Kissinger’s errors of judgment and the practice of his moral rot are plentiful – they are the subject of many books – and it’s near-impossible to address all of them for the purposes of this exercise. But let us provide, briefly, another example of Kissinger’s disregard for human life in furtherance of the “national interest.” It has to do with East Timor, located just southeast of Indonesia.

In December 1975, while Kissinger was serving as Secretary of State for President Ford, Indonesia conducted an illegal invasion of East Timor (the 1970s equivalent of Iraq’s invasion of Kuwait) and declared it “part of Indonesia proper.”5 East Timor resisted – as they were entitled – resulting in increasingly brutal Indonesian efforts to “terrorize the population into submission”, including mass public executions and the murder of civilians, the destruction of villages, and mass incarceration and torture. The Indonesian occupation “involved an estimated 170,000 deaths, about 25% of the 1975 population, between 1975 and 1999.”

President Ford and Kissinger met with Indonesian leadership just days before the invasion. On the day it had commenced – December 7, 1975 – Ford and Kissinger were asked for comment on the developments. While Ford was evasive, Kissinger remarked: “the United States understands Indonesia’s position on the question.”6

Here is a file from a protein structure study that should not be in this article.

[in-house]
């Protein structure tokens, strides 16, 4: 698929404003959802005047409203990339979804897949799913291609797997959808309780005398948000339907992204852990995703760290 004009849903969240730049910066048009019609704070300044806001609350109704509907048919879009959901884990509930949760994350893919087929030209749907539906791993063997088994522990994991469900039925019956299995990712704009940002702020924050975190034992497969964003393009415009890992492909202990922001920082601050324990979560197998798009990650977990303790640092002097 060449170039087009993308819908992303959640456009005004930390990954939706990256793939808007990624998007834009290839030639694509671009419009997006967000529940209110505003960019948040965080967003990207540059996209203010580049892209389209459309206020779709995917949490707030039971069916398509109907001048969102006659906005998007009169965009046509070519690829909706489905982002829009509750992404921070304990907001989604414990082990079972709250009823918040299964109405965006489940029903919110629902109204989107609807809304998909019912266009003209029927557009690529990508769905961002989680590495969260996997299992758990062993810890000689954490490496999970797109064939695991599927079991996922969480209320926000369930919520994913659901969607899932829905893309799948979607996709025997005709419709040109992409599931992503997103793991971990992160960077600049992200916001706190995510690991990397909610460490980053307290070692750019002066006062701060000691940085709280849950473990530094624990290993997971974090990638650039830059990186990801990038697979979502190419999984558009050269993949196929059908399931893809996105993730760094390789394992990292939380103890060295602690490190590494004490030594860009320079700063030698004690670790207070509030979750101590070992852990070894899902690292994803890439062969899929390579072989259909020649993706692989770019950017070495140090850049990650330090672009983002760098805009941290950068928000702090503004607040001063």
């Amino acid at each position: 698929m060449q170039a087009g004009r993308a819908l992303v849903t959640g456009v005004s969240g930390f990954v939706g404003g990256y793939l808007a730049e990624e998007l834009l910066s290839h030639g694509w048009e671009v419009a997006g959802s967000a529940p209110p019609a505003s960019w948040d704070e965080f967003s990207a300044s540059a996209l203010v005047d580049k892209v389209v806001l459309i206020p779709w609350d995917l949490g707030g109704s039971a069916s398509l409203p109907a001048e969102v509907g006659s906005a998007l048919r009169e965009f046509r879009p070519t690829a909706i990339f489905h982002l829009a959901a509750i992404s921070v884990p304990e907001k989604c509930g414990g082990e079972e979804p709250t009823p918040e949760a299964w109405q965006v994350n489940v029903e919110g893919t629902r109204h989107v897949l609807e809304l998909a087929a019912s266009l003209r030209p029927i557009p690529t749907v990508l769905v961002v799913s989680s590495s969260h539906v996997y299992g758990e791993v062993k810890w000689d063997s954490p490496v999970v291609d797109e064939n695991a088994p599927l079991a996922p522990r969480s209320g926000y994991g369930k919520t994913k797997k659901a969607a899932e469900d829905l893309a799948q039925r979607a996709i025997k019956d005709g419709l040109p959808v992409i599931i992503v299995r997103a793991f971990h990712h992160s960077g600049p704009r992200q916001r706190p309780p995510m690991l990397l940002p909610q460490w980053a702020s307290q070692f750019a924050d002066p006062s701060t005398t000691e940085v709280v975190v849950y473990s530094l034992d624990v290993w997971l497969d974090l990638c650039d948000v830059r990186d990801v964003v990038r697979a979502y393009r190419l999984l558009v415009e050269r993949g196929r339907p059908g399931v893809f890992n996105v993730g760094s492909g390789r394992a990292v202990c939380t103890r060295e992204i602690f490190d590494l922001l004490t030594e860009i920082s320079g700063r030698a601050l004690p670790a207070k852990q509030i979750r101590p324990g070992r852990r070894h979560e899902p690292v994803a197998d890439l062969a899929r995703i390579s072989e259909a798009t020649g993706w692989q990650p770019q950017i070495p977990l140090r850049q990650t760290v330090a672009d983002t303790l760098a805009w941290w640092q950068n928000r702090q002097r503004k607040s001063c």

According to State Department memos, however, Ford and Kissinger supported the invasion of East Timor (something Kissinger instructed his staff to keep secret), despite State Department protests that the invasion was illegal and “violated a treaty with the US because US weapons were used.”7 In fact, the “the United States was Indonesia’s principal supplier of military hardware” and continued to supply arms to Indonesia after the killing of civilians.8 Under Kissinger’s watch, and by his approval, American weapons were the tools of genocide.

Techno Fog: Henry Kissinger: America’s Most Prolific War Criminal Techno Fog: Henry Kissinger: America’s Most Prolific War Criminal Reviewed by Your Destination on December 03, 2023 Rating: 5